RE: Do we really live in language?

Alessandra Iantaffi (
Mon, 20 May 1996 11:29:13 +0100 (BST)


I agree with what you say. With my previous message about language, I
really wanted to point out that when we talk about language we usally
mean 'our' language, whatever the 'our' stands for (verbal english
language, italian, german, etc...). Sign languages are legitimate
languages, and as such have been studied by people like Bellugi, Kyle,
Volterra, and others, but hearing people don't usually include them in
their 'definition' of language (at least at an unconscious level). If we
expand our definition of what is language, than I can only agree on the
statement that 'we live in language'.


P.S. I like the example of Salieri and Mozart as portrayed in 'Amadeus' !

On Tue, 14 May 1996 wrote:

> It seems to me that sign language is a legitimate language -- it is
> composed of a system of signs (more or less arbitrary symbols used to
> refer to socially shared meanings) and allows for the exchange of meaning
> with the efficiency that is virtually identical with spoken language. The
> case of Hellen Keller, of course, comes to mind. Her psychological
> development -- her capacity to relate to others, develop cognitively and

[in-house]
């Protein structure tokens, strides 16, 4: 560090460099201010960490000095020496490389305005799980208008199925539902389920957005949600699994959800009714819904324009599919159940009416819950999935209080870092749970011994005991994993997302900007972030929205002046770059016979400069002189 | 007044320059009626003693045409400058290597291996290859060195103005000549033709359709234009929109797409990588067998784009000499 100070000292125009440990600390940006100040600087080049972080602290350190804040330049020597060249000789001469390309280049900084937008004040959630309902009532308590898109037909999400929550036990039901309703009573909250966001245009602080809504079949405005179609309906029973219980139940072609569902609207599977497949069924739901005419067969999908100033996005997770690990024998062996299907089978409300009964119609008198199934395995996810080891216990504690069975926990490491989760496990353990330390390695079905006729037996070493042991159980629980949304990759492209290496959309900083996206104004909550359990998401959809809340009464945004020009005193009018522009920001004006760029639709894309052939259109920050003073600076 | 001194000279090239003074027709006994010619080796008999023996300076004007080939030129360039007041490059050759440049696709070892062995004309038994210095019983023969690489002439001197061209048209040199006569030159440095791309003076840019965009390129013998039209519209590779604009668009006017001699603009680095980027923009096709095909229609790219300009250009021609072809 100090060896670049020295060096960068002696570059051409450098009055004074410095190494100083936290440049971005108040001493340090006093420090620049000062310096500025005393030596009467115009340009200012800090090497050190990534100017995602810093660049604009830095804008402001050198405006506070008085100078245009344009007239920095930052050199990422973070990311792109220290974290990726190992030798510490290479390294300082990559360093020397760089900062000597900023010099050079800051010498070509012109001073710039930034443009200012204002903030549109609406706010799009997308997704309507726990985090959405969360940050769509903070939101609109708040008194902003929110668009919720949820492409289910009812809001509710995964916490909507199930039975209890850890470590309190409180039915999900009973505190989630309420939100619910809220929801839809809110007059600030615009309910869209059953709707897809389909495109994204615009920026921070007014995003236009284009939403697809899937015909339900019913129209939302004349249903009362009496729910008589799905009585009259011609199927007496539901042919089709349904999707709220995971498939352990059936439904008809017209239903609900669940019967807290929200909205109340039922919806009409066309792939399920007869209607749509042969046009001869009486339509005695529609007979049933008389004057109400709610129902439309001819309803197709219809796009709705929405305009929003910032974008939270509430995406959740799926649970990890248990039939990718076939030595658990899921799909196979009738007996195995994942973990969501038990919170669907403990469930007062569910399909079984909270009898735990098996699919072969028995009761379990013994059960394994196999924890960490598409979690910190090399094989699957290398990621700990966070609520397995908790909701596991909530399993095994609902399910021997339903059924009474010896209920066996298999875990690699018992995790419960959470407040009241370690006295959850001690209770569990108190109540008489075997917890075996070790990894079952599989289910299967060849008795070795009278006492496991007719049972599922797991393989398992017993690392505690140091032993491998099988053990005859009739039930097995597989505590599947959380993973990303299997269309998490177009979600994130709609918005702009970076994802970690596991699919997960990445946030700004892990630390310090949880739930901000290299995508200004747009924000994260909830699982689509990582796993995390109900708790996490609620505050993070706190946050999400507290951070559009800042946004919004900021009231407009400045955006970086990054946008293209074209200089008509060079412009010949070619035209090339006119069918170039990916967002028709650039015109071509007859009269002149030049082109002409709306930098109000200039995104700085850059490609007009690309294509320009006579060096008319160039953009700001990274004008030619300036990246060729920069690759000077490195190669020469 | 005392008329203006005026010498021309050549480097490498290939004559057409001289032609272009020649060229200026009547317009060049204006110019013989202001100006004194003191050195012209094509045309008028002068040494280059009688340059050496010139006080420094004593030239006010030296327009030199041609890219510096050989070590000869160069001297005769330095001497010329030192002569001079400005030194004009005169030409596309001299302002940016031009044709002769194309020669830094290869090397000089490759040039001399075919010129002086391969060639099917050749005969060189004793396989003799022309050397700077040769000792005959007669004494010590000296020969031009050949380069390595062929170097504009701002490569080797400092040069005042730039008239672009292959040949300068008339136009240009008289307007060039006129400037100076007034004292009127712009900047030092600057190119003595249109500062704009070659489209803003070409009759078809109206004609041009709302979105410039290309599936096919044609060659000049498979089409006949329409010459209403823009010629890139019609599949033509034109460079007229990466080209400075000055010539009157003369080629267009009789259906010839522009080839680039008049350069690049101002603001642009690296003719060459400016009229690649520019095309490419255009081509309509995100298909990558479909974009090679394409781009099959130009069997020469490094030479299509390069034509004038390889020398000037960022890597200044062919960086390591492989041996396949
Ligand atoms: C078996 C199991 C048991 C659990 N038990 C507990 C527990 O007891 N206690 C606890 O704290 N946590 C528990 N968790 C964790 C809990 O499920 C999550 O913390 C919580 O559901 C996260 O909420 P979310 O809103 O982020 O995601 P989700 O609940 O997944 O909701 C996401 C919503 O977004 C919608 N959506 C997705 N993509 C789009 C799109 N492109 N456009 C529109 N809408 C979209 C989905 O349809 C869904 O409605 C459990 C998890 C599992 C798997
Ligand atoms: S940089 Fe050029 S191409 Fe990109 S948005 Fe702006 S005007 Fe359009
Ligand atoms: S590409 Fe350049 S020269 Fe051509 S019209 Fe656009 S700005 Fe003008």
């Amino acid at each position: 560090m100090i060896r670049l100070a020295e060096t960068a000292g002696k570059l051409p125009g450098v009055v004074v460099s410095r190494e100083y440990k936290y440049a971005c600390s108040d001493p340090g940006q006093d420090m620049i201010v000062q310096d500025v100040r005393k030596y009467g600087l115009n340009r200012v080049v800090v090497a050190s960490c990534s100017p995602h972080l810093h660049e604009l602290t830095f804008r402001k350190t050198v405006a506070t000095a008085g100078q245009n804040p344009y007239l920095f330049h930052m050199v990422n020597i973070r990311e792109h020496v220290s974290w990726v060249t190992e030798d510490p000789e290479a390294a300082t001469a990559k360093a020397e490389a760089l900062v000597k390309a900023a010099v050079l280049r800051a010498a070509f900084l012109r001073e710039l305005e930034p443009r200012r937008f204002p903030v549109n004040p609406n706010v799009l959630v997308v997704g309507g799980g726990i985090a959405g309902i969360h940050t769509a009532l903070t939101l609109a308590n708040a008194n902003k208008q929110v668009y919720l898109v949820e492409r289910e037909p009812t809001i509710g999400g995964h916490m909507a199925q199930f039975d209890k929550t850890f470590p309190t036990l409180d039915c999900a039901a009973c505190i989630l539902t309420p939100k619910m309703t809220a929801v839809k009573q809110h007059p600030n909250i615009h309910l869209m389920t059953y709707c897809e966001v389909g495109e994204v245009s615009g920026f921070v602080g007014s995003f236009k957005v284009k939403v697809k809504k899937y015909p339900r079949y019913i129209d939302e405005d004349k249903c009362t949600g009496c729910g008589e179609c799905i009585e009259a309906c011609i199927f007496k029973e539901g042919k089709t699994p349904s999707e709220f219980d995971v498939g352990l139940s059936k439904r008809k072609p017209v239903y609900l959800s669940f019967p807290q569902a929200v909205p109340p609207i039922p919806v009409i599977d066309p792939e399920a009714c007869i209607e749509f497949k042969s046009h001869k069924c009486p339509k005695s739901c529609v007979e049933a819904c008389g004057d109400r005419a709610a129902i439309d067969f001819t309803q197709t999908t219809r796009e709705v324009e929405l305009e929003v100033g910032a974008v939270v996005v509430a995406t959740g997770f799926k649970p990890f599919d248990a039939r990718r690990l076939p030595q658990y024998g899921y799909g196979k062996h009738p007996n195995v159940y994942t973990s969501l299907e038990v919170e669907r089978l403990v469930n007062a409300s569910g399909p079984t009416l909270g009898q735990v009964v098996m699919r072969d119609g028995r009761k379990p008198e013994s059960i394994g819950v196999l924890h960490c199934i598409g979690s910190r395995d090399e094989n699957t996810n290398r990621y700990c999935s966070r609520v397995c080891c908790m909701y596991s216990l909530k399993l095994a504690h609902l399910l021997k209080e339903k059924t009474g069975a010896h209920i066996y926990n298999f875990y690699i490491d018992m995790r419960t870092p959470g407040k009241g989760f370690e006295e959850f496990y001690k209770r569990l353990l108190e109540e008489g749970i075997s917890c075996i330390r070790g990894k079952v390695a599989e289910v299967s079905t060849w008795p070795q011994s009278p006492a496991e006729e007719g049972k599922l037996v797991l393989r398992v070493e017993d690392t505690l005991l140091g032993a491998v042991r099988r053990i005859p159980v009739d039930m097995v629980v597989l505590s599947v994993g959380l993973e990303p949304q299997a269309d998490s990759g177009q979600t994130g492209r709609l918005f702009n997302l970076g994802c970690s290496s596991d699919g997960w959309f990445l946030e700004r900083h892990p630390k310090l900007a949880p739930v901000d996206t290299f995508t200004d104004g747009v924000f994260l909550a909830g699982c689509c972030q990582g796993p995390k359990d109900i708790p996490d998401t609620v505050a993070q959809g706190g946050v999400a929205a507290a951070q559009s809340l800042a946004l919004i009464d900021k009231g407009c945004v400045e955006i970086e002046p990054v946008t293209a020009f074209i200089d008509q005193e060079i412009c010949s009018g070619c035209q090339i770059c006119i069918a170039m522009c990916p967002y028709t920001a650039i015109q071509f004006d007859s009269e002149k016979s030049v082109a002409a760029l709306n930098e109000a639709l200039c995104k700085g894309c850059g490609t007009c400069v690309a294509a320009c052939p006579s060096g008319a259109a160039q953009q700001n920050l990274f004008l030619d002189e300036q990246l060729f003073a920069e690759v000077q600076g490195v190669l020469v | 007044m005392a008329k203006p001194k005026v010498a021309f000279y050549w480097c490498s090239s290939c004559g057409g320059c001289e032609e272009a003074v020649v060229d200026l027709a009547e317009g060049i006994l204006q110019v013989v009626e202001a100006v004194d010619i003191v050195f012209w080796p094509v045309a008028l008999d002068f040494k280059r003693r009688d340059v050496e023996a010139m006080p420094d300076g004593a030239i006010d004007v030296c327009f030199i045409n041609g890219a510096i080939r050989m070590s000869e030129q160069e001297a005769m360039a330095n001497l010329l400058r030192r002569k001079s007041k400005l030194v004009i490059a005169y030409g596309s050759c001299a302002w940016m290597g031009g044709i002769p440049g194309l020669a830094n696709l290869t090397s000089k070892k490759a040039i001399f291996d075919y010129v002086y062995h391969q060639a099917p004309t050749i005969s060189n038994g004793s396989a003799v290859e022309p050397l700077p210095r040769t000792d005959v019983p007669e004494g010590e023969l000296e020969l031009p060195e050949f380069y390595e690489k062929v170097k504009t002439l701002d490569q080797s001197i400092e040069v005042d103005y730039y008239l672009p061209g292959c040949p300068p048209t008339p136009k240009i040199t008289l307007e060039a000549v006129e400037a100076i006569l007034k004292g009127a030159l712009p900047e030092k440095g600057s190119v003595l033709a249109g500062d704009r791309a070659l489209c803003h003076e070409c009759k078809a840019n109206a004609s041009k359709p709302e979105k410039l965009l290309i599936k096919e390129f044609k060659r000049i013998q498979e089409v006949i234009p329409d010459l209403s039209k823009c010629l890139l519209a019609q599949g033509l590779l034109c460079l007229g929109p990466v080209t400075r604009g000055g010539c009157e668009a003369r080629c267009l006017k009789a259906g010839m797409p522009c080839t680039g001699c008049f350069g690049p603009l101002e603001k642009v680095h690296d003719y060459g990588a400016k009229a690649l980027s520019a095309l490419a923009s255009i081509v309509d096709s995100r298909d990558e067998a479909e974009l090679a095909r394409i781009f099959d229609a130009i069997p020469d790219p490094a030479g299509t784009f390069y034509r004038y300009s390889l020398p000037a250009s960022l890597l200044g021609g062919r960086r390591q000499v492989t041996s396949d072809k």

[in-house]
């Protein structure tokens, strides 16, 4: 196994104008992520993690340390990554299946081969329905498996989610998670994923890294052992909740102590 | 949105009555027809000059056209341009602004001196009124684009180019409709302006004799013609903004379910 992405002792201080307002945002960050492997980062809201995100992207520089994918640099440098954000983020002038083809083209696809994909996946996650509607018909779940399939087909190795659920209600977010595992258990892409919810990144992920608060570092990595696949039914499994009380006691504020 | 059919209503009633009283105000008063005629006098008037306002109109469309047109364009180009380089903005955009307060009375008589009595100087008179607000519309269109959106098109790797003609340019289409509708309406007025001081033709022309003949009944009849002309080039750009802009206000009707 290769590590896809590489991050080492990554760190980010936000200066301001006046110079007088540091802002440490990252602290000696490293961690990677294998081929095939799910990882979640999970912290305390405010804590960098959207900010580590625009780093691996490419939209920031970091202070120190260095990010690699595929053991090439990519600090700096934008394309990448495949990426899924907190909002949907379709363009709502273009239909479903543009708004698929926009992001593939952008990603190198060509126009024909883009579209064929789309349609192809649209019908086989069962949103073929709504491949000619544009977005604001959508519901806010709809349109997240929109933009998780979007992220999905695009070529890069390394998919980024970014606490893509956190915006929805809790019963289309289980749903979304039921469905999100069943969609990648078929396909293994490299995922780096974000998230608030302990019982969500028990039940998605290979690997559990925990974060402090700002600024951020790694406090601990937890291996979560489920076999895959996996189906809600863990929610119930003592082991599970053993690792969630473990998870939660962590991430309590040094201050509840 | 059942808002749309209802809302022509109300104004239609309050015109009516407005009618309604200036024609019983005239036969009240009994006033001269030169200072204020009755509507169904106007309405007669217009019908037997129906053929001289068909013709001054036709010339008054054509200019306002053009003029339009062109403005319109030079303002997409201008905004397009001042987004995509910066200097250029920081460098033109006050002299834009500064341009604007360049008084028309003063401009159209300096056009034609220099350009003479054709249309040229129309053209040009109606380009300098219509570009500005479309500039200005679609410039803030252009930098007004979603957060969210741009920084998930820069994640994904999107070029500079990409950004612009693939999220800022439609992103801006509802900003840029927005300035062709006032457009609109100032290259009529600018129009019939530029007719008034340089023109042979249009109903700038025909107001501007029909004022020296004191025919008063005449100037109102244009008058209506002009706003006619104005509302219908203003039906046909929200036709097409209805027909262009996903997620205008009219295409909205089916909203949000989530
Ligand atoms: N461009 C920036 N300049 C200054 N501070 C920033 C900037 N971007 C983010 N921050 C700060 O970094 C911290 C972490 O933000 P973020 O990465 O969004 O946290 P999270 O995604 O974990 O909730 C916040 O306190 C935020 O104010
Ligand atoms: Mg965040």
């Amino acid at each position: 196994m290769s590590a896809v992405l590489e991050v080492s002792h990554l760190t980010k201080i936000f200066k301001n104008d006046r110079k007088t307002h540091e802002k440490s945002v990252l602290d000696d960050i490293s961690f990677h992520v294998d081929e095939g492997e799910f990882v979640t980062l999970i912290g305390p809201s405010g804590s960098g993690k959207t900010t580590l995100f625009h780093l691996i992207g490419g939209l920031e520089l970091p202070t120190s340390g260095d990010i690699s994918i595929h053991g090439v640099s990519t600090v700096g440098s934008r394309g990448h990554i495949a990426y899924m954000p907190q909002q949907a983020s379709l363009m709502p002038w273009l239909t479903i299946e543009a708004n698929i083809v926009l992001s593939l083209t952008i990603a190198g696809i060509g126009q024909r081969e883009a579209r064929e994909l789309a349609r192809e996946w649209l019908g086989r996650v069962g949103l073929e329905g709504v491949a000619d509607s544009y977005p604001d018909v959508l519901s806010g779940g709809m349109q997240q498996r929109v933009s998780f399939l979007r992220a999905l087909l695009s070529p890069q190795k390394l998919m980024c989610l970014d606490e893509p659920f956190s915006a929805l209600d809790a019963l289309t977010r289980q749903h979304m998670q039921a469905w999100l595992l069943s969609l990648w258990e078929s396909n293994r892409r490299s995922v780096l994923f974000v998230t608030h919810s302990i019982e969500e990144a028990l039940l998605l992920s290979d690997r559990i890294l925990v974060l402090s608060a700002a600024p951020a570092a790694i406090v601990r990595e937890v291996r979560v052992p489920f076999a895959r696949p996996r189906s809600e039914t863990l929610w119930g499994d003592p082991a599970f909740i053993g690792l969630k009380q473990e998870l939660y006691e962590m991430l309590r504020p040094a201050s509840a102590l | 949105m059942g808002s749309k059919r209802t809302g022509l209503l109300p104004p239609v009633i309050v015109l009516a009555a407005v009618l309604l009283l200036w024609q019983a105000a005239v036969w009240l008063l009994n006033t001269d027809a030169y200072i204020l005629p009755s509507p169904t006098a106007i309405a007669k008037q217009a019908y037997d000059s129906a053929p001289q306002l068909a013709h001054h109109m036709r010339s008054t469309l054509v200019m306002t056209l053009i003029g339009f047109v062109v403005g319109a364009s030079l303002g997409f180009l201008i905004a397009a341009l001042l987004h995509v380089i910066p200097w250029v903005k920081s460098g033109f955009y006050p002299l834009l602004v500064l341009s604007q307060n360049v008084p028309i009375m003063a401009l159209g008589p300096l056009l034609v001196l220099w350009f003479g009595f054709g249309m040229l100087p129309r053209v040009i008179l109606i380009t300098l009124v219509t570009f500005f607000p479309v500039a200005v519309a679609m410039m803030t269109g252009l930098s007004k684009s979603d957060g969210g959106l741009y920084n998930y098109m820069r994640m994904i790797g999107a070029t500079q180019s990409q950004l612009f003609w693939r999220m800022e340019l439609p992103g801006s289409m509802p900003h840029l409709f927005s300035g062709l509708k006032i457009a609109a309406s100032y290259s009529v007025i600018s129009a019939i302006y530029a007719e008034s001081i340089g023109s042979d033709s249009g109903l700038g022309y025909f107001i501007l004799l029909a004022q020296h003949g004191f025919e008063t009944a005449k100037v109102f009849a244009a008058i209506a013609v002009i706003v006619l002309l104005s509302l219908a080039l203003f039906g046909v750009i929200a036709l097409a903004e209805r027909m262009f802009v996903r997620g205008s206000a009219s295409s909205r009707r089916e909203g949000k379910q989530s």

> emotionally, etc.. -- only began to take off when she begain to gain
> an understanding of sign use, that there could be a sign that refers to
> water. In this way, one might suggest that one's development, and thus
> one's psychological life, would be significantly retarded if one were
> prohibited from developing or using sign activity.
> Having said this, language (speech -- whether verbal or through sign
> language) is but one of the tools that we use to think with, communicate,
> or live in. There are other types of signs systems that we can live in
> (for example musical notation -- do you remember Salieri's experience of
> music upon reading Mozart's music in _Amadeus_), imagery, etc. I think
> that the point about language is that once language facility emerges
> in development, it transforms thinking and action. Although language
> is important, it is not autonomous. It is best to say that language
> interacts with other modes of activity (e.g. thought, feeling, action,
> etc.) I can have a thought that I cannot put into words; once I use a
> word to express that thought, the thought may become transformed, and
> vice-versa.
> Mike Mascolo